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Fact check: Ben Carson’s missteps on sexual orientation

  • March 06, 2015

Ben Carson claimed that being gay is “absolutely” a choice, and as proof he said “a lot of people” go into prison and change their sexual orientation while incarcerated. There is no evidence to support these claims.

Though no conclusive answers are available about how people arrive at their sexual orientation, there is general consensus that choice does not play a significant role. Studies have found genetics likely plays a role, as may hormonal exposure while in utero. As for prison inmates changing sexual orientation, very little research has been conducted on the subject. One small, non-representative study that did not follow inmates after release did find some inmates reported shifting their orientation while in prison.

Carson apologized for those comments, but in doing so made another mistake. He said, “We do know, however, that we are always born male and female.” This is not entirely accurate: Disorders of sex development, also known as intersex disorders, occur in about one in 4,500 births and have raised questions about the male-female gender dichotomy.


Carson, a potential 2016 Republican presidential candidatespoke with CNN’s Chris Cuomo

Carson, March 4









Carson went on to say that his point about prisons “thwarts” the notion that being gay is not a choice. In fact, the scientific community remains unsure of exactly what determines sexual orientation, but choice is not a significant factor.

According to the American Psychological Association

Clinton Andersonone such survey

Anderson said the APA does “not currently take any position on the biological evidence,” but added that there is “substantial” evidence regarding biology and sexual orientation. For example, there is likely a genetic component, based upon studies of the families of homosexual men. In one such study, published in the journal Science, it was more likely that maternal uncles and male cousins of gay men were also gay; that study found it was more than 99% likely “that at least one subtype of male sexual orientation is genetically influenced.”

Another study, published in 2004 in the Proceedings of the Royal Society B, a journal on biological sciences published by the United Kingdom’s national academy of sciences, looked at 98 homosexual and 100 heterosexual men and more than 4,000 of their relatives. The study found that female maternal relatives of homosexual men have higher fecundity — reproductive rate, or a measure of how many children someone has or can have — than female maternal relatives of heterosexuals. This could help explain what has been considered a sort of evolutionary paradox, that a genetic trait for homosexuality could be passed down.

This finding has been confirmed elsewhere, including by a 2012 study in the open-access journal PLoS One. In that paper, the authors wrote that “the total female fecundity was significantly higher in homosexual than heterosexual probands” — essentially the people being studied — “thus compensating for the reduced fecundity of homosexuals.”

Another 2012 study, published in the Quarterly Review of Biology, suggested that “epigenetic” effects occurring while in the womb may determine sexual orientation. This means that it isn’t the genes themselves dictating sexual orientation, but which genes or parts of genes are activated or expressed — something that can change based on levels of hormones to which a fetus is exposed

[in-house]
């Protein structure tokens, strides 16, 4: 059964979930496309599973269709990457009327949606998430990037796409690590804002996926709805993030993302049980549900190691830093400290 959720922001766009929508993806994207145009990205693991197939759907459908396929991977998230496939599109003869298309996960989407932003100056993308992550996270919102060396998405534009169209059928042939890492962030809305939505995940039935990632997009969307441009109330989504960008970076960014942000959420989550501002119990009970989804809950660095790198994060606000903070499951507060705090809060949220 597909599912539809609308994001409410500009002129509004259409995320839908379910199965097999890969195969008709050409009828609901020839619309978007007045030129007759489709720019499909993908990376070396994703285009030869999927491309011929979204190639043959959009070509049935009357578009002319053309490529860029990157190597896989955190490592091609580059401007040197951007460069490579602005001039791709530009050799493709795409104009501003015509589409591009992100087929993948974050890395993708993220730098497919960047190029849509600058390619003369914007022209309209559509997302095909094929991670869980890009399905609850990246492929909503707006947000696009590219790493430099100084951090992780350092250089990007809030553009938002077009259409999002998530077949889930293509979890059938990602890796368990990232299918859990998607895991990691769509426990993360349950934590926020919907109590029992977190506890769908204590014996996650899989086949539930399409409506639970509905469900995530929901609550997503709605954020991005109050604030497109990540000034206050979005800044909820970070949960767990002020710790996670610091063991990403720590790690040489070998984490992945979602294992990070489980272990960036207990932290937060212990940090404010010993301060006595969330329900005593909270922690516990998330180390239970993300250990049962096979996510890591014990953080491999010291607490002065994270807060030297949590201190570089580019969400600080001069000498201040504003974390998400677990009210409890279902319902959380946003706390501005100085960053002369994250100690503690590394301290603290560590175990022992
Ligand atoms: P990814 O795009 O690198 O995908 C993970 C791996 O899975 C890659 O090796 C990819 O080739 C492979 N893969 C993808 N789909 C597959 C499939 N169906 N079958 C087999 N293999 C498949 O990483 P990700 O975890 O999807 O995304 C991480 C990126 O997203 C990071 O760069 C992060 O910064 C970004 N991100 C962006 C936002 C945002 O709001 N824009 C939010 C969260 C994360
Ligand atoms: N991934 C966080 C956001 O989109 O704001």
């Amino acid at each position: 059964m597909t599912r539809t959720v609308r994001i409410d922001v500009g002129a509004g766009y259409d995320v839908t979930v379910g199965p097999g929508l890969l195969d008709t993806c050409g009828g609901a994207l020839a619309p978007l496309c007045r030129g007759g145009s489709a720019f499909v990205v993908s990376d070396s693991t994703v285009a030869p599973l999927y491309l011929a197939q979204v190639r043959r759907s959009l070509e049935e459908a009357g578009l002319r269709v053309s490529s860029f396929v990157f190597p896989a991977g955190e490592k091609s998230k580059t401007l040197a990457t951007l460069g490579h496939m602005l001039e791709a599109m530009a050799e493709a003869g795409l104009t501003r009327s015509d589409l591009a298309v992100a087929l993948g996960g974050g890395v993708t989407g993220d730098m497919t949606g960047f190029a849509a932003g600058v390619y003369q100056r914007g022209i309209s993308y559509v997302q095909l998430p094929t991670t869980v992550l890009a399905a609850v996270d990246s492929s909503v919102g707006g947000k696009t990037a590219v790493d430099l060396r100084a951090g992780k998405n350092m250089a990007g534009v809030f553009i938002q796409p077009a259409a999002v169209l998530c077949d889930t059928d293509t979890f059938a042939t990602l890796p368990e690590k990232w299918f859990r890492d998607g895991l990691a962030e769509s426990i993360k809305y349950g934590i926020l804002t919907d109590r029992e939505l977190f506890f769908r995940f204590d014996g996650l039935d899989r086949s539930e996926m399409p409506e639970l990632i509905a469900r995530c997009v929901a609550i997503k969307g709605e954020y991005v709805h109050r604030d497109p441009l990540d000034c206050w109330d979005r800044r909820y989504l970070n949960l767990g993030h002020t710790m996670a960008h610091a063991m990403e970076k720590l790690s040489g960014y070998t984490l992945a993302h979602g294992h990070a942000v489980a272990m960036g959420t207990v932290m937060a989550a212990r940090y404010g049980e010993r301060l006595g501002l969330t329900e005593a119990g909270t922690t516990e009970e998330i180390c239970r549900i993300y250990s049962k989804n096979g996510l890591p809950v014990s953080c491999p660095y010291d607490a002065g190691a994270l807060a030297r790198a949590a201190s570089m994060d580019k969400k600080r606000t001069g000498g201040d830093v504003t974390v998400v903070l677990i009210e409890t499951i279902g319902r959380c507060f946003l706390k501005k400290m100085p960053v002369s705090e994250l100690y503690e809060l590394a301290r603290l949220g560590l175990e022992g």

Carson claimed that “a lot of people” change their sexual orientation in prison. There is no evidence that this is the case.

Very little research has been done specifically on changes to sexual orientation while incarcerated. One relevant study was published in 2013 in the Prison Journal by Lauren Gibson and Christopher Hensley

Of the 142 inmates, 24 reported a change in sexual orientation from before incarceration to the present. In total, 75% of those who changed orientation changed from straight to bisexual, 12.5% changed from bisexual to straight, and 4.2% each changed from bisexual to gay, from gay to straight, and from gay to bisexual. And again, these represented only 16.9% of all the inmates who responded to the survey, and only 18% of those asked to participate (800 in total) actually responded.

Hensley, the coauthor of the paper, told us in a phone interview that this was indeed a small sample and should not be considered representative of the larger population. He also said that he has not followed up with these inmates to check what their sexual orientation was after release from prison, and that he is unaware of any studies that have examined sexual orientation before entering and after leaving prison.


Carson released an apology

Within that apology, however, Carson made another mistake. After noting that he is a “doctor trained in multiple fields of medicine,” he said: “We do know, however, that we are always born male and female.” As a doctor, he should know that strict male-female dichotomy does not reflect the current understanding of gender given the approximately one in 4,500 children

DSDs represent a number of different congenital abnormalities that can make it difficult or impossible to determine male or female gender at birth. These conditions include syndromes

Much research has gone into understanding and managing DSDs. According to one expert writing in the Journal of Clinical Research in Pediatric Endocrinology, “The psychological and social implications of gender assignment require a multidisciplinary approach” and a team of physicians across a variety of fields. Other authors, writing in Nature Reviews Endocrinology

Editor’s note:’s SciCheck feature focuses on false and misleading scientific claims that are made by partisans to influence public policy. SciCheck is made possible by a grant from the Stanton Foundation.

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